One of the most glaring deficiencies of the American church is the lack of intentional strategies to make disciples. We are excellent in many cases in positive, uplifting worship and teaching. We are great at creating programs for people of all ages. But the picture is not so bright when it comes to our ability to help people become a disciple of Christ.
How do we know this is a deficit? Well first, apart from church attendance, many Christians don't look a whole lot different from the rest of the population who don't claim to be followers. Attitudes, words, priorities, and relationships are often almost indistinguishible from non-Christ followers.
In addition the general Biblical knowledge among Christians in general is low and indicators of followership such as giving (2% on average), a vibrant devotional life, and service in ministry are equally low. Clearly we are not doing very well at "teaching people to obey everything I have commanded you," as Jesus told us to do in The Great Commission.
Many have tried to define what a fully devoted disciple looks like. I will not try to do that here but will address three areas where the church needs an intentional strategy to help people move toward a more mature discipleship to Christ.
Why are we OK that most "Christians" have never read the Bible?
Foundational to any true discipleship is an underatanding of the Bible.Why are we OK that most "Christians" have never read the Bible? Without exposure to God's word on a regular basis there can be no Biblical world view. God has something to say about every area of life but most believers have little clue as to what that is. They know what they have heard in the sermons but they have no first hand knowledge of the text.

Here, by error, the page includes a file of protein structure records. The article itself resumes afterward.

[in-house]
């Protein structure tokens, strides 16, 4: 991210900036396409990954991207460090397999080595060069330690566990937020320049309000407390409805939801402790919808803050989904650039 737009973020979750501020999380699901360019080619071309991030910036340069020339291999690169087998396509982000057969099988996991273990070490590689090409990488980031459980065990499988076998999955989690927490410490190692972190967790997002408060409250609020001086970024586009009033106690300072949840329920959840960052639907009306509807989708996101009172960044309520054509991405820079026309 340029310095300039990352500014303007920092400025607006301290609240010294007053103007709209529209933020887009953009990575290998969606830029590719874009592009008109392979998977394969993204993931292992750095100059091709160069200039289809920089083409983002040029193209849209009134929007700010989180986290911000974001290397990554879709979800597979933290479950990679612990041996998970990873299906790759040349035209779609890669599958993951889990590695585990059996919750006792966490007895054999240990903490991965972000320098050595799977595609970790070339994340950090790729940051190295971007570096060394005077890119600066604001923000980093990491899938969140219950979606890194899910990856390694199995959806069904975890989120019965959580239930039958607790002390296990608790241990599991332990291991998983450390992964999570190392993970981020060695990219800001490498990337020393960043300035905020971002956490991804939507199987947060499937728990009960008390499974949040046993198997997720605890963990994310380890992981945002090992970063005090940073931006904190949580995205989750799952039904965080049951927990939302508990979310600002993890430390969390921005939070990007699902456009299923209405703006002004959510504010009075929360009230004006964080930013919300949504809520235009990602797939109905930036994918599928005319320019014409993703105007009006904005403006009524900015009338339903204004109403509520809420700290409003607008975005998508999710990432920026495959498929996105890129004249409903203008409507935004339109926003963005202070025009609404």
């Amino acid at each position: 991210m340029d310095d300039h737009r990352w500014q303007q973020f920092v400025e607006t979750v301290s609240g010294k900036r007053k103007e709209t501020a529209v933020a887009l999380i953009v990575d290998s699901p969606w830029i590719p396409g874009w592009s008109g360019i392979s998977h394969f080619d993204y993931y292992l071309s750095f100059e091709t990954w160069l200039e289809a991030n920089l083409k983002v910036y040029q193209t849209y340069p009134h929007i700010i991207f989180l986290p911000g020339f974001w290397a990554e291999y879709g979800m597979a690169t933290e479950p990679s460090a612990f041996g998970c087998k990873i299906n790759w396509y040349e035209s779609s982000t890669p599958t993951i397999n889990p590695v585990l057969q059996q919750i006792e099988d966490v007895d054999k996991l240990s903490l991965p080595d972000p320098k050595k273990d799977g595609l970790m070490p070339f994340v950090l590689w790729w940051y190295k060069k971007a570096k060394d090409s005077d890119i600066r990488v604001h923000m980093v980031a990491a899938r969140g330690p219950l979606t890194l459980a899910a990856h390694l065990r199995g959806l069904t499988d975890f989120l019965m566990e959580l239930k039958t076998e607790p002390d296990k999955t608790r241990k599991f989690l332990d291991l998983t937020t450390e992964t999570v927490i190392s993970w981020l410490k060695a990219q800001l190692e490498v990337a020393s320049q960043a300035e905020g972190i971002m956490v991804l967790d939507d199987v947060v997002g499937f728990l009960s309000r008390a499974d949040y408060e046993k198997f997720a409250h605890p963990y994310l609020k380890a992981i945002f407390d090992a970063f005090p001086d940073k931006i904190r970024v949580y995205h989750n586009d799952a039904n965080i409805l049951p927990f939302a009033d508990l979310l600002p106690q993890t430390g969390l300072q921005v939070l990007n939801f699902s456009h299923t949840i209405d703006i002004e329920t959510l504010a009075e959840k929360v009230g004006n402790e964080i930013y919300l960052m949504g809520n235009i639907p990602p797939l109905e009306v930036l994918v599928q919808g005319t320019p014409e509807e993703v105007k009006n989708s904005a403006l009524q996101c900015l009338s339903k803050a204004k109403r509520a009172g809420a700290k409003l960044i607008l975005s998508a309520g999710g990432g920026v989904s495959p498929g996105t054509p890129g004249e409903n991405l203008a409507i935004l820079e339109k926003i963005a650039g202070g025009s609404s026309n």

This isn't OK and as leaders we are responsible for making Scripture reading a part of the culture of our congregation. Initiatives such as reading through the Bible in a year have introduced thousands to the text for the first time. Teaching people how to study Scripture is a skill that we ought to train for on an ongoing basis. Here is the bottom line. You cannot be a disciple if you don't understand the Word!
True discipleship will never happen without a regular devotional life
If Scripture gives us knowledge it is in a regular devotional life that what we know becomes transfered to our heart and it starts to change the way we think and live. Time set aside to read the word, reflect on our own lives and time in prayer are all "time exposure to God."
Here is the connection between a regular devotional life and discipleship. Our spiritual lives are only as fresh as the last time we spent with Him. Without this kind of devotional time our knowledge remains just that: knowledge. It is in this daily encounter with God that the knowledge goes to the heart and life. The focus of a devotional life is to align our lives with His and become more like Christ. It is designed for life change!
A life of generosity is a mark of discipleship. Selfish living is not!
Disciples live like Jesus: Open handed and generous with God and with those that have needs. Generosity is such a fundamental character of God that one cannot call themselves disciples without becoming being generous. Generosity with our finances kills the selfishness and god of materialism. When we are willing to be generous in one area we inevitably become generous in other areas as well.
There are many facets to becoming a disciple of Jesus. These three are foundational because we have a foundation in the word, develop intimacy with Him in our daily devotional time and live out His character in our generous lifestyle. And these are three areas where church leaders can move the dial on discipleship. If we get these down, many other areas of discipleship will follow.
How are you doing in your church in helping people grow in these three disciplines?